Dubetska and Others v Ukraine

Application No. 30499/03
Download Judgment: English
Country:
Region: Europe
Year: 2011
Court: European Court of Human Rights
Tags: Environmental health, Right to Clean Environment, Right to Family Life, Right to Privacy, water sanitation hygiene

The applicants were eleven Ukrainian nationals residing in Vilshyna in the Lviv region of Ukraine had. They filed the case against the Ukranian Government (hereinafter ‘the Government’) alleging the failure of the state authorities to protect their home, private and family life from the excessive pollution generated by two state-owned industrial facilities. The facilities had piled up soil-heap which according to several studies by governmental and non-governmental institutions had caused adverse environmental effects such as groundwater pollution which has resulted in lack of drinking water, and air pollution due to excess of dust and the lack of clean drinking water has led to the development of chronic health conditions such as chronic bronchitis, emphysema, and carcinoma. It has further led to the disruption of family life. Pursuant to this, several administrative decisions aimed at improving the environmental situation were taken but unfortunately, none of them were enforced or followed.
On July 2002, the Dubetska-Nayda family instituted civil proceedings in the Chervonograd Court seeking resettlement, which was granted by the court and the decision became final. However, the enforcement proceeding which was initiated was appealed by the factory owners. Similar proceedings, on the lines of Dubetska-Nayda family, were initiated by the Gavrylyuk-Vakiv family but the claim was dismissed stating that the applicant’s house was located outside the 300-meter zone. In 2004, the applicants appealed against the decision which was dismissed by both Lviv Regional Court of Appeal as well as Khmelnystkyy Regional Court of Appeal. Finally, the applicants made an application to the European Court of Human Rights (hereinafter ‘the court’) stating the breach of Article 8 of the European Convention on Human Rights which provides for the respect of private and family life. The government argued that there was no infringement upon the rights as the applicable safety standards were met for the concentration of pollutants outside the zone.

The court held that even though there is no evidence to establish a quantifiable harm, the pollution of the living area is in excess of the safety standards which poses an elevated health risk to the applicants and sufficient evidence exists which cites the contribution of the mine and the factory towards environmental, water as well as air pollution and the actual excess of polluting substances within the distances in which the house is situated. The court held that the State owed a duty to the applicants for resettlement under Article 8 due to the strong link between the pollutant emissions and State activities.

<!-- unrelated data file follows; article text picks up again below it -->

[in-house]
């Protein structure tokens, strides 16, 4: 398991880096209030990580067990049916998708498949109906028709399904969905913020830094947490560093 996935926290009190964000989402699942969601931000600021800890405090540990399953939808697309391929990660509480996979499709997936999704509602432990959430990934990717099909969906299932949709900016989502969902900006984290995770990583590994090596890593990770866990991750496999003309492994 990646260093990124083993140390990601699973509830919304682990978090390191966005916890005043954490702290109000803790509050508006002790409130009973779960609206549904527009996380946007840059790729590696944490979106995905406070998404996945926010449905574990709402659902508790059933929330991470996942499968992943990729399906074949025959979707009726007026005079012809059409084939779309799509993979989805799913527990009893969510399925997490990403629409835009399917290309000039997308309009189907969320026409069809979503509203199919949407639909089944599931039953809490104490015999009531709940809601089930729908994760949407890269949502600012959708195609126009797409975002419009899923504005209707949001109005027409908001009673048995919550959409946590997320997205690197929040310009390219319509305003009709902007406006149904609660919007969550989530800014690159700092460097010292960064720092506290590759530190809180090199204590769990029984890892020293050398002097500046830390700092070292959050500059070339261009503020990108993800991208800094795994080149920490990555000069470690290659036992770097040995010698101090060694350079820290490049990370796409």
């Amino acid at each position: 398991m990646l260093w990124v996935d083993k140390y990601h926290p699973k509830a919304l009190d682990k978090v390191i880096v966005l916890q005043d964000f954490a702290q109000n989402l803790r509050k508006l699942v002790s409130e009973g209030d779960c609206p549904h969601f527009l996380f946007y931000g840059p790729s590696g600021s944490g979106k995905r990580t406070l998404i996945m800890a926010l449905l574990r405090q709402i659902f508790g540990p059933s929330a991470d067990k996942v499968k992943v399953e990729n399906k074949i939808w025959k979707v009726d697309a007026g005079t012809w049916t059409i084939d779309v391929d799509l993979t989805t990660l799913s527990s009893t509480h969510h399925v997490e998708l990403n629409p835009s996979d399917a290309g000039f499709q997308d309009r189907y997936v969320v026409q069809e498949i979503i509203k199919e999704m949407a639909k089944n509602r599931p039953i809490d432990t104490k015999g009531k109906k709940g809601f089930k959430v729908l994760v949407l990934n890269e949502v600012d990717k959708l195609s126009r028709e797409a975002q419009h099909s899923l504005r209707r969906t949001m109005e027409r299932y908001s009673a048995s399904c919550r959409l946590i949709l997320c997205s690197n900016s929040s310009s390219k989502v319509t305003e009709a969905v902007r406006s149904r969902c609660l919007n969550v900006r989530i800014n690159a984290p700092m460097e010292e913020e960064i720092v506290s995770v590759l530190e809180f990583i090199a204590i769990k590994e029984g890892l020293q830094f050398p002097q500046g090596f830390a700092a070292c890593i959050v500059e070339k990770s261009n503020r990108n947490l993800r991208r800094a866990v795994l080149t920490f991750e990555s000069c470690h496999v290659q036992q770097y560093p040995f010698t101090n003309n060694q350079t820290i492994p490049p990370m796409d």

The court further held that the state had breached Article 8 of the Convention as the government has failed to strike a balance between the competing interests of the individuals affected and the community as a whole as there was a failure to facilitate the relocation of the applicants or put in place a policy to protect them from health and environmental risks posed by the pollution. Hence, the court held that the violation of Article 8 of the convention has obligated the government to take appropriate measures to remedy the applicant’s situation and awarded non-pecuniary damages of EUR 32,000 and EUR 33,000 to the Dubetska-Nayda family and the Gavrylyuk-Vakiv family respectively.

“…neither Article 8 nor any other provision of the Convention guarantees the right to preservation of the natural environment as such. Likewise, no issue will arise if the detriment complained of is negligible in comparison to the environmental hazards inherent in life in every modern city. However, an arguable claim under Article 8 may arise where an environmental hazard attains a level of severity resulting in significant impairment of the applicant's ability to enjoy his home, private or family life.” Paragraph 105.
“[I]n order to determine whether or not the State could be held responsible under Article 8 of the Convention, the Court must examine whether a situation was a result of a sudden and unexpected turn of events or, on the contrary, was long-standing and well known to the State authorities; whether the State was or should have been aware that the hazard or the nuisance was affecting the applicant's private life and to what extent the applicant contributed to creating this situation for himself and was in a position to remedy it without a prohibitive outlay.” Paragraph 108

European Convention on Human Rights, Article 8: (1) Everyone has the right to respect for private and family life, his home and his correspondence. (2) There shall be no interference by a public authority with the exercise of this right except such as is in accordance with the law and is necessary in a democratic society in the interests of national security, public safety or the economic well-being of the country, for the prevention of disorder or crime, for the protection of health or morals, or for the protection of the rights and freedoms of others. European Convention on Human Rights, Article 41: “If the Court finds that there has been a violation of the Convention or the Protocols thereto, and if the internal law of the High Contracting Party concerned allows only partial reparation to be made, the Court shall, if necessary, afford just satisfaction to the injured party.” Constitution of Ukraine, Article 50: Everyone has the right to an environment that is safe for life and health, and to compensation for damages inflicted through the violation of this right.
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